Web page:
Another crane collapses, killing three workers
On Saturday afternoon, seven workers were on a crane engaged in telescoping work, the process of extending the crane’s length by fastening new parts. Hired by subcontractors, they had been working on a four-story warehouse due for completion next August. Around 1:11 p.m., the midsection of the 40-ton crane gave in, causing the workers to fall 75 meters (246 feet). Three died, including a veteran with over two decades of experience. Four suffered injuries and one worker is in critical condition.
Investigations found that the construction manager was off duty Saturday, leaving the safety manager in charge. The crane was also discovered to have been imported a year ago, though its date of manufacture is still unknown.
This latest accident comes on the heels of another fatal crane-related accident in October in which three workers died in Uijeongbu, Gyeonggi. 17 people have died in 2017 so far from accidents involving tower cranes. In May, an 18-ton tower crane fell on an apartment construction site in Namyangju, Gyeonggi, killing three. In the same month, six died when a tower crane fell at a shipyard operated by Samsung Heavy Industries in Geoje, South Gyeongsang.
To address the dangers of these “weapons in the sky” - a dark nickname given to cranes by construction workers - the Ministry of Employment and Labor and the Ministry of Land, Infrastructure and Transport announced a “Tower crane disaster prevention proposal” on Nov. 16. The proposal includes prohibition of use of all tower cranes 20 years or older, and stricter examinations of cranes over 15 years old. The crane that collapsed in Uijeongbu was 27 years old.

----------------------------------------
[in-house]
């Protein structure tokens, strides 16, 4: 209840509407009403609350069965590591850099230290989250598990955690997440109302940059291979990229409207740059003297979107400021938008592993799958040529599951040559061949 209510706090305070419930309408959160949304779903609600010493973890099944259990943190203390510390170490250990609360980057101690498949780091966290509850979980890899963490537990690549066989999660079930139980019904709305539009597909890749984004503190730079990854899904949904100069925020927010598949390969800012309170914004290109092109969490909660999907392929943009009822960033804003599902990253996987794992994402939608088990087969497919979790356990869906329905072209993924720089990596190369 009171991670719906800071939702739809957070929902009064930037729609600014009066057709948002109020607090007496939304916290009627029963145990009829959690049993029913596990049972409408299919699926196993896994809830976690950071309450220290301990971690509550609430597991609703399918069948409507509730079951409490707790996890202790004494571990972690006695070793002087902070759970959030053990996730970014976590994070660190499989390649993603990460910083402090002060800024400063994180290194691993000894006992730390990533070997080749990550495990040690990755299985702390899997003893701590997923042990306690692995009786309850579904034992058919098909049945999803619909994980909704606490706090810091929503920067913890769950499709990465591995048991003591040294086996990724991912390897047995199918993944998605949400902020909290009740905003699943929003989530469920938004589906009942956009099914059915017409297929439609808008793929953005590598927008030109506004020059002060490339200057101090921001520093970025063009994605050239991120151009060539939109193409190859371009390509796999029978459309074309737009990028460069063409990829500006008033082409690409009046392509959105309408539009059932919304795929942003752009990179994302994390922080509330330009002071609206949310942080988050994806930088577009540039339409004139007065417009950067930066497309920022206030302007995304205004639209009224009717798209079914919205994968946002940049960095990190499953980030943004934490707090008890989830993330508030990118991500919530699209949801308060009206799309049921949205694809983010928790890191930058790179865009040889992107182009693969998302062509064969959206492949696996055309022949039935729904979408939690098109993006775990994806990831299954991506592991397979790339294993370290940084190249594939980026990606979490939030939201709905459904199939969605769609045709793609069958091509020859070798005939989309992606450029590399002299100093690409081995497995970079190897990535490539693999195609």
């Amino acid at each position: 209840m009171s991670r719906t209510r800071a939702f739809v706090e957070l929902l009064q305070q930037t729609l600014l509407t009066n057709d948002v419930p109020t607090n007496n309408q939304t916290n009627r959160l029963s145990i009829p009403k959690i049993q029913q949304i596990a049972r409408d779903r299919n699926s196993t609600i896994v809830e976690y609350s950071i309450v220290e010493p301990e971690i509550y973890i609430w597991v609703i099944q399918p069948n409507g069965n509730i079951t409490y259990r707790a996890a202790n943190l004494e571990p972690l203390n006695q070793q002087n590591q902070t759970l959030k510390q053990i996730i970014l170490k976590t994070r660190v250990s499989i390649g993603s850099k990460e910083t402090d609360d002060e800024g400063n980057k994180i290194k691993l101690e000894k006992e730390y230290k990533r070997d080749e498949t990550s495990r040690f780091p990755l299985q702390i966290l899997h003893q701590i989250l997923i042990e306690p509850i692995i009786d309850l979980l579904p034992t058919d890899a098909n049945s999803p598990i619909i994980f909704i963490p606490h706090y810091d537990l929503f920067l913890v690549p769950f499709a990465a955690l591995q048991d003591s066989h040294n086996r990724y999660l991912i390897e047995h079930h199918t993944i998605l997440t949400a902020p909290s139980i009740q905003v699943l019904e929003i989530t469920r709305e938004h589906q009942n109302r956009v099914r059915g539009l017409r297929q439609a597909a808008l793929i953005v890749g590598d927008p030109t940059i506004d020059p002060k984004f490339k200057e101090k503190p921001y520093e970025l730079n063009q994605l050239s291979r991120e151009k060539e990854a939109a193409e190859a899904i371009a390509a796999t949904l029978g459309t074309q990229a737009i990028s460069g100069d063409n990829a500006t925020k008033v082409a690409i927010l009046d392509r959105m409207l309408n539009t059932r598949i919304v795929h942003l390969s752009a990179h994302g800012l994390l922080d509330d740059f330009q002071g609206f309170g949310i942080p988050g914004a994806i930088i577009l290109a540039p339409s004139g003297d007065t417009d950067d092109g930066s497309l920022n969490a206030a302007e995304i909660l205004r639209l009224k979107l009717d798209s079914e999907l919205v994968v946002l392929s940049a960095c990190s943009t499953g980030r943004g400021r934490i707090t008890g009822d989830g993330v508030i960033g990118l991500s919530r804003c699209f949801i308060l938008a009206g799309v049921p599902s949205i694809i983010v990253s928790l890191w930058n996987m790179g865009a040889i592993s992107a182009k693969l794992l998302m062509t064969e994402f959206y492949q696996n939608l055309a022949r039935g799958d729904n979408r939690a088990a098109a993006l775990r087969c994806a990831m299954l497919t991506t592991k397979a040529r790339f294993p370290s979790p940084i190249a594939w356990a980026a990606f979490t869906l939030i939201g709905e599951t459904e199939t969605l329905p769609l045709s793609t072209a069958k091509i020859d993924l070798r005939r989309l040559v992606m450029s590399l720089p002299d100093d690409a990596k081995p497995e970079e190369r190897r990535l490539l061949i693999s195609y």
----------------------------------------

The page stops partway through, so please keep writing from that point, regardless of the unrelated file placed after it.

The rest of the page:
There are currently 6,074 tower cranes registered in the country, according to the Employment and Labor Ministry. Of these, 44.4 percent are over 10 years old and 20.9 percent are over 20. Some 57 percent are imported. China is the biggest exporter of cranes to Korea, accounting for 22 percent of all cranes in the country. Many in the industry complain that dishonest Chinese exporters add to crane-related dangers by lying about the cranes’ date of manufacture. Construction workers also suggest that crane-related dangers could be mitigated if institutions entrusted by the Land, Infrastructure and Transport Ministry to conduct regular examinations on cranes do their job more thoroughly.
Police and several institutions including the Employment and Labor Ministry and the National Forensic Service conducted a joint investigation yesterday on the site of the Yongin accident.
A witness told police that the crane had moved immediately before the crash. If this testimony is true, human oversight could be determined as the primary reason for the accident.
“After investigating the causes of the accident, we will take all responsible parties into account,” said Yi Sung-Ki, vice minister of employment and labor, when he visited the scene of the accident Saturday.
BY KIM MIN-WOOK, LIM MYOUNG-SOO AND PARK SANG-WOOK [firstname.lastname@example.org]
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